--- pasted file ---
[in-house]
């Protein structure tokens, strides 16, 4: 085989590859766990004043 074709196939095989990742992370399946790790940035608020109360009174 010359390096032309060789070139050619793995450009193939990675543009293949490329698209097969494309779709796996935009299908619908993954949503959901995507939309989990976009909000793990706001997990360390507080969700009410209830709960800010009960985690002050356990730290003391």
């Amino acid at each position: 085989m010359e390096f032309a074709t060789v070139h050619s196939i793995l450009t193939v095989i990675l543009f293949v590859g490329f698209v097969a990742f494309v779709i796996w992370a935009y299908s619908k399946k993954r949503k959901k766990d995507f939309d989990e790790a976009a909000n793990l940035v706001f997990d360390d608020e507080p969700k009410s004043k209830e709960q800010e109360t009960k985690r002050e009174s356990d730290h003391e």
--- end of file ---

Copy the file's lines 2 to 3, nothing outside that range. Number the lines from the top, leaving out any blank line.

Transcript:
């Protein structure tokens, strides 16, 4: 085989590859766990004043 074709196939095989990742992370399946790790940035608020109360009174 010359390096032309060789070139050619793995450009193939990675543009293949490329698209097969494309779709796996935009299908619908993954949503959901995507939309989990976009909000793990706001997990360390507080969700009410209830709960800010009960985690002050356990730290003391």
């Amino acid at each position: 085989m010359e390096f032309a074709t060789v070139h050619s196939i793995l450009t193939v095989i990675l543009f293949v590859g490329f698209v097969a990742f494309v779709i796996w992370a935009y299908s619908k399946k993954r949503k959901k766990d995507f939309d989990e790790a976009a909000n793990l940035v706001f997990d360390d608020e507080p969700k009410s004043k209830e709960q800010e109360t009960k985690r002050e009174s356990d730290h003391e």